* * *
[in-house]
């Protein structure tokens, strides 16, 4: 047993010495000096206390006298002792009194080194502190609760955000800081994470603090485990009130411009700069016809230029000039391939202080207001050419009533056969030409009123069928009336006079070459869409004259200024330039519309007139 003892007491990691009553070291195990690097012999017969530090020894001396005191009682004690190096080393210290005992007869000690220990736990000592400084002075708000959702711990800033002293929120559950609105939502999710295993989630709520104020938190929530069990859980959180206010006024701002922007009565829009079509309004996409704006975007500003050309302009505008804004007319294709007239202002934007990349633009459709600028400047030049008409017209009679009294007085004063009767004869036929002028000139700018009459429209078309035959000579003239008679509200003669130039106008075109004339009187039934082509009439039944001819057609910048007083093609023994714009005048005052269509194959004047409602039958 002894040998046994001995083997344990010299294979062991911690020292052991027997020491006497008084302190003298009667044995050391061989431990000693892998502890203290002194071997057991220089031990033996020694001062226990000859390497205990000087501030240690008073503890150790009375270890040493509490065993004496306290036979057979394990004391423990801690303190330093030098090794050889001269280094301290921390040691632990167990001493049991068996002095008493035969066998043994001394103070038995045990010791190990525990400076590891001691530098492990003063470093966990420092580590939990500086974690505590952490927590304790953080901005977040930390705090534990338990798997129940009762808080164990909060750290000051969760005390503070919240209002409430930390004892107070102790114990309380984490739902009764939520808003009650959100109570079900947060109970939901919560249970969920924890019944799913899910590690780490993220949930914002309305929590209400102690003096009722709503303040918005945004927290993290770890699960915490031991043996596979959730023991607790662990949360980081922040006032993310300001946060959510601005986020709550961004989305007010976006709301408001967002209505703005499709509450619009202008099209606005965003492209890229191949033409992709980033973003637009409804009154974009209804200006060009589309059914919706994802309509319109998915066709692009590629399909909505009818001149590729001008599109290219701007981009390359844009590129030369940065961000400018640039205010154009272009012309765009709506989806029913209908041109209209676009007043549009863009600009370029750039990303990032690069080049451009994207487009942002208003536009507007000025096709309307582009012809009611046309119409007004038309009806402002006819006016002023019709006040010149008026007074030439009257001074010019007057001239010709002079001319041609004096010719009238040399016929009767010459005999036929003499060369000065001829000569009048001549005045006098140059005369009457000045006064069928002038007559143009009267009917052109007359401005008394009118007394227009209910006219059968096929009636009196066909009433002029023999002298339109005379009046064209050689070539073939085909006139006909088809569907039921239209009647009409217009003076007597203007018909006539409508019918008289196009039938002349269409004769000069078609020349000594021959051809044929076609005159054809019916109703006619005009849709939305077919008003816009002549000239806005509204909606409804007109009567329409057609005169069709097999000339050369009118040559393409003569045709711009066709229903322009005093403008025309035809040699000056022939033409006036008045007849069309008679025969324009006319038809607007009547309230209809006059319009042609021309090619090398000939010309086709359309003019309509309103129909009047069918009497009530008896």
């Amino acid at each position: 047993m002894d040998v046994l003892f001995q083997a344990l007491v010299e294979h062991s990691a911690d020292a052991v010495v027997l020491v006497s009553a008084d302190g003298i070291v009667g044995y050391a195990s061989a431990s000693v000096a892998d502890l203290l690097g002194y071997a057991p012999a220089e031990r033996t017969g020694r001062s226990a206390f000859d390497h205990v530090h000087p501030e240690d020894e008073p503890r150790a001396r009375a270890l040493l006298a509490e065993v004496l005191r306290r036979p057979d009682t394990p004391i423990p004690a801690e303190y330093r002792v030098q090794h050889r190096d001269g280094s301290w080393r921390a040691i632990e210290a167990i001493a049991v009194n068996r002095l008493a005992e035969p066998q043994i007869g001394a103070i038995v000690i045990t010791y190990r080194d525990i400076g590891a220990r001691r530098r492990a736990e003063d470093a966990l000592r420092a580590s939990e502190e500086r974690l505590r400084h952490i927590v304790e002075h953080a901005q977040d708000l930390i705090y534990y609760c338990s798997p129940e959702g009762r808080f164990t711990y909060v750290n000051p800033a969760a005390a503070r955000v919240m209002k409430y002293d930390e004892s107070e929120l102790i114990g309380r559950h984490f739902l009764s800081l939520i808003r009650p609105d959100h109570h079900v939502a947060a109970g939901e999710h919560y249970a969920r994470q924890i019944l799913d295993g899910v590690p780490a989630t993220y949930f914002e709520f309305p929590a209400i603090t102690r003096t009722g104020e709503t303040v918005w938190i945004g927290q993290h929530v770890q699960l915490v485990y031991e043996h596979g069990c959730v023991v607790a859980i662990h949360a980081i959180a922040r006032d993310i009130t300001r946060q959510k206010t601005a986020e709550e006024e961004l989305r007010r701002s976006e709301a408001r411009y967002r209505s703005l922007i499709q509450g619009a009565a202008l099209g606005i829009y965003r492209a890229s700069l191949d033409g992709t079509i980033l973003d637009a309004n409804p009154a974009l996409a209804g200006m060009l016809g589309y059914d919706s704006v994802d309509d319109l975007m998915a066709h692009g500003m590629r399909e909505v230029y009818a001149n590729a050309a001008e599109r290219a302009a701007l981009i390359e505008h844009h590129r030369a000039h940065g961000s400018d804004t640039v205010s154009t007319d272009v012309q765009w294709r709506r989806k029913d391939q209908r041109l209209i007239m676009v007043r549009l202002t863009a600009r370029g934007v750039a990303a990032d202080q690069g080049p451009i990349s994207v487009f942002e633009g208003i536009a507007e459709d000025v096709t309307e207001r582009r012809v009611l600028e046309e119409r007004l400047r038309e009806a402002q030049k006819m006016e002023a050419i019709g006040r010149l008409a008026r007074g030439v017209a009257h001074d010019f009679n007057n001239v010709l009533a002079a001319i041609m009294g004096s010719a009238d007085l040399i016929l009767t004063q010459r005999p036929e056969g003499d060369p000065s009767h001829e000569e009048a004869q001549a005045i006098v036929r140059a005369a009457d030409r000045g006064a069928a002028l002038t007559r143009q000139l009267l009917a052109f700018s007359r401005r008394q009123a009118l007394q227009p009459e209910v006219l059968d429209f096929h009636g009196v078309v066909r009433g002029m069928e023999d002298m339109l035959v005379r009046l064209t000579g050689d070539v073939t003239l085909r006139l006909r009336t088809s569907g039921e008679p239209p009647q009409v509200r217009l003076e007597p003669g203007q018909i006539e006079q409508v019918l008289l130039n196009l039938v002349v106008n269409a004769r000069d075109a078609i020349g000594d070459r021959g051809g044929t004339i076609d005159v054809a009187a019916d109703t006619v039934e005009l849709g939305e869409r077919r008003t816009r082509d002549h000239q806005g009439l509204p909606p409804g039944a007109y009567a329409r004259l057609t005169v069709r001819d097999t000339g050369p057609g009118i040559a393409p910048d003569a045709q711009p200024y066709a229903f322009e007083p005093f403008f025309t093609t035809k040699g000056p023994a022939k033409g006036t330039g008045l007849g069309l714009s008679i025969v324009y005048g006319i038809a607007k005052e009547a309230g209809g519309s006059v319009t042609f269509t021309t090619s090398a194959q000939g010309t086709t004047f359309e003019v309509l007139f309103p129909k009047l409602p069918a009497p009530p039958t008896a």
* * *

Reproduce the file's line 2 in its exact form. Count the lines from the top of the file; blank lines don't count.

């Protein structure tokens, strides 16, 4: 047993010495000096206390006298002792009194080194502190609760955000800081994470603090485990009130411009700069016809230029000039391939202080207001050419009533056969030409009123069928009336006079070459869409004259200024330039519309007139 003892007491990691009553070291195990690097012999017969530090020894001396005191009682004690190096080393210290005992007869000690220990736990000592400084002075708000959702711990800033002293929120559950609105939502999710295993989630709520104020938190929530069990859980959180206010006024701002922007009565829009079509309004996409704006975007500003050309302009505008804004007319294709007239202002934007990349633009459709600028400047030049008409017209009679009294007085004063009767004869036929002028000139700018009459429209078309035959000579003239008679509200003669130039106008075109004339009187039934082509009439039944001819057609910048007083093609023994714009005048005052269509194959004047409602039958 002894040998046994001995083997344990010299294979062991911690020292052991027997020491006497008084302190003298009667044995050391061989431990000693892998502890203290002194071997057991220089031990033996020694001062226990000859390497205990000087501030240690008073503890150790009375270890040493509490065993004496306290036979057979394990004391423990801690303190330093030098090794050889001269280094301290921390040691632990167990001493049991068996002095008493035969066998043994001394103070038995045990010791190990525990400076590891001691530098492990003063470093966990420092580590939990500086974690505590952490927590304790953080901005977040930390705090534990338990798997129940009762808080164990909060750290000051969760005390503070919240209002409430930390004892107070102790114990309380984490739902009764939520808003009650959100109570079900947060109970939901919560249970969920924890019944799913899910590690780490993220949930914002309305929590209400102690003096009722709503303040918005945004927290993290770890699960915490031991043996596979959730023991607790662990949360980081922040006032993310300001946060959510601005986020709550961004989305007010976006709301408001967002209505703005499709509450619009202008099209606005965003492209890229191949033409992709980033973003637009409804009154974009209804200006060009589309059914919706994802309509319109998915066709692009590629399909909505009818001149590729001008599109290219701007981009390359844009590129030369940065961000400018640039205010154009272009012309765009709506989806029913209908041109209209676009007043549009863009600009370029750039990303990032690069080049451009994207487009942002208003536009507007000025096709309307582009012809009611046309119409007004038309009806402002006819006016002023019709006040010149008026007074030439009257001074010019007057001239010709002079001319041609004096010719009238040399016929009767010459005999036929003499060369000065001829000569009048001549005045006098140059005369009457000045006064069928002038007559143009009267009917052109007359401005008394009118007394227009209910006219059968096929009636009196066909009433002029023999002298339109005379009046064209050689070539073939085909006139006909088809569907039921239209009647009409217009003076007597203007018909006539409508019918008289196009039938002349269409004769000069078609020349000594021959051809044929076609005159054809019916109703006619005009849709939305077919008003816009002549000239806005509204909606409804007109009567329409057609005169069709097999000339050369009118040559393409003569045709711009066709229903322009005093403008025309035809040699000056022939033409006036008045007849069309008679025969324009006319038809607007009547309230209809006059319009042609021309090619090398000939010309086709359309003019309509309103129909009047069918009497009530008896």